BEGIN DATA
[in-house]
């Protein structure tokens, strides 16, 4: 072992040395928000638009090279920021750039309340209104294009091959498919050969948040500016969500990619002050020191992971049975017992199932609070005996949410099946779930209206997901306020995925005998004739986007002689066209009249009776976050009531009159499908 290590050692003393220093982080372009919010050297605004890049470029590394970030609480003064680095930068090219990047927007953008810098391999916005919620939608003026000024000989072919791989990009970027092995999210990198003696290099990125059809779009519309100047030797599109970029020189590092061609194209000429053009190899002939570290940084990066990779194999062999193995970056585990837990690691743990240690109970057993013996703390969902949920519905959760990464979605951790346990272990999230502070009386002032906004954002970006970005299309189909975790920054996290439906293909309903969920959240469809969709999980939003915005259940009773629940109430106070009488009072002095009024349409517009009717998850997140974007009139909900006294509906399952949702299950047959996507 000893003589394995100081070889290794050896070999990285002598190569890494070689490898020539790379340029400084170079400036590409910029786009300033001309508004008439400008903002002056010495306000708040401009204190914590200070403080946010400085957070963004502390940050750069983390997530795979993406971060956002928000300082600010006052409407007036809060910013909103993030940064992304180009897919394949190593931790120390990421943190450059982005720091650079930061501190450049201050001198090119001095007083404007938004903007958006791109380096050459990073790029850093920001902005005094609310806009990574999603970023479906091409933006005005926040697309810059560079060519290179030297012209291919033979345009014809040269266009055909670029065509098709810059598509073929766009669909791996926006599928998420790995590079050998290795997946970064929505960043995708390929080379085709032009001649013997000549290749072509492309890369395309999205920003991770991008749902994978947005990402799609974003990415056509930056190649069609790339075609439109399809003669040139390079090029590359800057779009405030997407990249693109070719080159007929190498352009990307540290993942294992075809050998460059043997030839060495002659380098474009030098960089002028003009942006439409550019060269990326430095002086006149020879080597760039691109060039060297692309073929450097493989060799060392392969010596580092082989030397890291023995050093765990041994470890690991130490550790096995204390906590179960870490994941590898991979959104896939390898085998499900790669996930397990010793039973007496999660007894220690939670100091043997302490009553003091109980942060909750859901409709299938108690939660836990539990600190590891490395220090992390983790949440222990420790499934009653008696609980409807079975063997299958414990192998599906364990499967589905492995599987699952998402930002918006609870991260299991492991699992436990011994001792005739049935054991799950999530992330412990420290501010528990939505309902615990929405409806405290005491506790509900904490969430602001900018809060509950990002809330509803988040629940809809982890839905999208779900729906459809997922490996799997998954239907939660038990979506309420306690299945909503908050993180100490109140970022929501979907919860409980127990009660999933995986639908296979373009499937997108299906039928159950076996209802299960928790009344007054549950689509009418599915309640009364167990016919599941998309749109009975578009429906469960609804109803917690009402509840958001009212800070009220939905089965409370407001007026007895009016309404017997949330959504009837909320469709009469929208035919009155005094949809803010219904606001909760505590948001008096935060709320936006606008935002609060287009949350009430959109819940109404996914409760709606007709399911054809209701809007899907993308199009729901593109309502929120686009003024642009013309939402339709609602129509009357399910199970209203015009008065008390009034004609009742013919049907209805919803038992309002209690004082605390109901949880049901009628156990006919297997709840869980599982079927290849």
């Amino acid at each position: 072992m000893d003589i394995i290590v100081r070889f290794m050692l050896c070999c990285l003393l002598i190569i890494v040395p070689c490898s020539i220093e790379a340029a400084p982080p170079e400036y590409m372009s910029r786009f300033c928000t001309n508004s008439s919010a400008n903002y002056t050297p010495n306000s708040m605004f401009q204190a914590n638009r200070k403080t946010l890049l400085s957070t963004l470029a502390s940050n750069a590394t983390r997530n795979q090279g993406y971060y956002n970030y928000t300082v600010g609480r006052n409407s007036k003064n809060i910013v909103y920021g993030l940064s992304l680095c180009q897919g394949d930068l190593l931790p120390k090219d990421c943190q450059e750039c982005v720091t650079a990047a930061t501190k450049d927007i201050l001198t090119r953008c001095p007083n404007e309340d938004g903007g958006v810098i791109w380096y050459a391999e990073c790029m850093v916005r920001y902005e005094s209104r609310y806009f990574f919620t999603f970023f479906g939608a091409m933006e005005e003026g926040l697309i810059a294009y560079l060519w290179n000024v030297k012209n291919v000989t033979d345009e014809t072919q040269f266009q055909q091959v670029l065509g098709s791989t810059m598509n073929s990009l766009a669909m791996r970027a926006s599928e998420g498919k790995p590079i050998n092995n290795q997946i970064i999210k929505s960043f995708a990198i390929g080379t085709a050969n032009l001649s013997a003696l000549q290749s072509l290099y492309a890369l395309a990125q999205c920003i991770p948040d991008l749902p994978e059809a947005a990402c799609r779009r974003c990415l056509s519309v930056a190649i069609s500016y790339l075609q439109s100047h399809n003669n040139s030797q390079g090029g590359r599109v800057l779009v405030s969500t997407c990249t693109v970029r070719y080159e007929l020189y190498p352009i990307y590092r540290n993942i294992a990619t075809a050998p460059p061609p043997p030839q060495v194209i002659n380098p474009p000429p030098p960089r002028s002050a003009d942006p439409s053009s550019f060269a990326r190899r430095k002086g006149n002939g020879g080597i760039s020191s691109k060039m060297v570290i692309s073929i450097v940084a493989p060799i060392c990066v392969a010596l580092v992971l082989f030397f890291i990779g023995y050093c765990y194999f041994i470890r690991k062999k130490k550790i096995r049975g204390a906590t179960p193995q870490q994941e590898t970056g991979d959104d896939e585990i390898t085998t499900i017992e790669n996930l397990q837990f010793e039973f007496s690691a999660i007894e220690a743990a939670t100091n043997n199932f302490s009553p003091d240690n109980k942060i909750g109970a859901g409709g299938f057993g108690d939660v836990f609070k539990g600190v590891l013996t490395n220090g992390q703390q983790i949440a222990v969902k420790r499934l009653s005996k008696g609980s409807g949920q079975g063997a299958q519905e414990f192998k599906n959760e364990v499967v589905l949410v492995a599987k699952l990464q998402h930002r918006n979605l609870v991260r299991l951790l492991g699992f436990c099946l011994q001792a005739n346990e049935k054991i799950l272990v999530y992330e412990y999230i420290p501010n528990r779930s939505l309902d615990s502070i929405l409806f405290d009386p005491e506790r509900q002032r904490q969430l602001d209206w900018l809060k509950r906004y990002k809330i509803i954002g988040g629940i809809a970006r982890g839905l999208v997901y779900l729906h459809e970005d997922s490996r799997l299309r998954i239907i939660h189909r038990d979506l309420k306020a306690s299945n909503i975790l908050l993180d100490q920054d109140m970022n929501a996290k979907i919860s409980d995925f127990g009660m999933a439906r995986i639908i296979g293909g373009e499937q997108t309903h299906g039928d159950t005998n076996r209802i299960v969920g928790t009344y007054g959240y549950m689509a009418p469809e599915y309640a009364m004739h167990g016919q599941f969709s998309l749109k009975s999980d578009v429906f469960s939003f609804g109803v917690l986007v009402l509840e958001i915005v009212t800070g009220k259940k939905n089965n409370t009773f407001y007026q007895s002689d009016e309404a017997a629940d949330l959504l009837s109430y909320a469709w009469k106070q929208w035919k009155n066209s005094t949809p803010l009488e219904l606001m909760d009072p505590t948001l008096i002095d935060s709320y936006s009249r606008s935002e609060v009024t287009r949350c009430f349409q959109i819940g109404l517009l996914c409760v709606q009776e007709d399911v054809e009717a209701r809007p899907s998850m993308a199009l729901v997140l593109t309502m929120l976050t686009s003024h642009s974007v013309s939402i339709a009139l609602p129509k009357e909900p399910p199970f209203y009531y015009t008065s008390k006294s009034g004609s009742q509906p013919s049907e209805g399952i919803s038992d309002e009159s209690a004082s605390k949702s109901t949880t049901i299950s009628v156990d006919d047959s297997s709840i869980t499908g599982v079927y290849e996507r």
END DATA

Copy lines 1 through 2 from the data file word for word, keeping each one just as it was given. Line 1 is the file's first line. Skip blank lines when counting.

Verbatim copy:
[in-house]
């Protein structure tokens, strides 16, 4: 072992040395928000638009090279920021750039309340209104294009091959498919050969948040500016969500990619002050020191992971049975017992199932609070005996949410099946779930209206997901306020995925005998004739986007002689066209009249009776976050009531009159499908 290590050692003393220093982080372009919010050297605004890049470029590394970030609480003064680095930068090219990047927007953008810098391999916005919620939608003026000024000989072919791989990009970027092995999210990198003696290099990125059809779009519309100047030797599109970029020189590092061609194209000429053009190899002939570290940084990066990779194999062999193995970056585990837990690691743990240690109970057993013996703390969902949920519905959760990464979605951790346990272990999230502070009386002032906004954002970006970005299309189909975790920054996290439906293909309903969920959240469809969709999980939003915005259940009773629940109430106070009488009072002095009024349409517009009717998850997140974007009139909900006294509906399952949702299950047959996507 000893003589394995100081070889290794050896070999990285002598190569890494070689490898020539790379340029400084170079400036590409910029786009300033001309508004008439400008903002002056010495306000708040401009204190914590200070403080946010400085957070963004502390940050750069983390997530795979993406971060956002928000300082600010006052409407007036809060910013909103993030940064992304180009897919394949190593931790120390990421943190450059982005720091650079930061501190450049201050001198090119001095007083404007938004903007958006791109380096050459990073790029850093920001902005005094609310806009990574999603970023479906091409933006005005926040697309810059560079060519290179030297012209291919033979345009014809040269266009055909670029065509098709810059598509073929766009669909791996926006599928998420790995590079050998290795997946970064929505960043995708390929080379085709032009001649013997000549290749072509492309890369395309999205920003991770991008749902994978947005990402799609974003990415056509930056190649069609790339075609439109399809003669040139390079090029590359800057779009405030997407990249693109070719080159007929190498352009990307540290993942294992075809050998460059043997030839060495002659380098474009030098960089002028003009942006439409550019060269990326430095002086006149020879080597760039691109060039060297692309073929450097493989060799060392392969010596580092082989030397890291023995050093765990041994470890690991130490550790096995204390906590179960870490994941590898991979959104896939390898085998499900790669996930397990010793039973007496999660007894220690939670100091043997302490009553003091109980942060909750859901409709299938108690939660836990539990600190590891490395220090992390983790949440222990420790499934009653008696609980409807079975063997299958414990192998599906364990499967589905492995599987699952998402930002918006609870991260299991492991699992436990011994001792005739049935054991799950999530992330412990420290501010528990939505309902615990929405409806405290005491506790509900904490969430602001900018809060509950990002809330509803988040629940809809982890839905999208779900729906459809997922490996799997998954239907939660038990979506309420306690299945909503908050993180100490109140970022929501979907919860409980127990009660999933995986639908296979373009499937997108299906039928159950076996209802299960928790009344007054549950689509009418599915309640009364167990016919599941998309749109009975578009429906469960609804109803917690009402509840958001009212800070009220939905089965409370407001007026007895009016309404017997949330959504009837909320469709009469929208035919009155005094949809803010219904606001909760505590948001008096935060709320936006606008935002609060287009949350009430959109819940109404996914409760709606007709399911054809209701809007899907993308199009729901593109309502929120686009003024642009013309939402339709609602129509009357399910199970209203015009008065008390009034004609009742013919049907209805919803038992309002209690004082605390109901949880049901009628156990006919297997709840869980599982079927290849």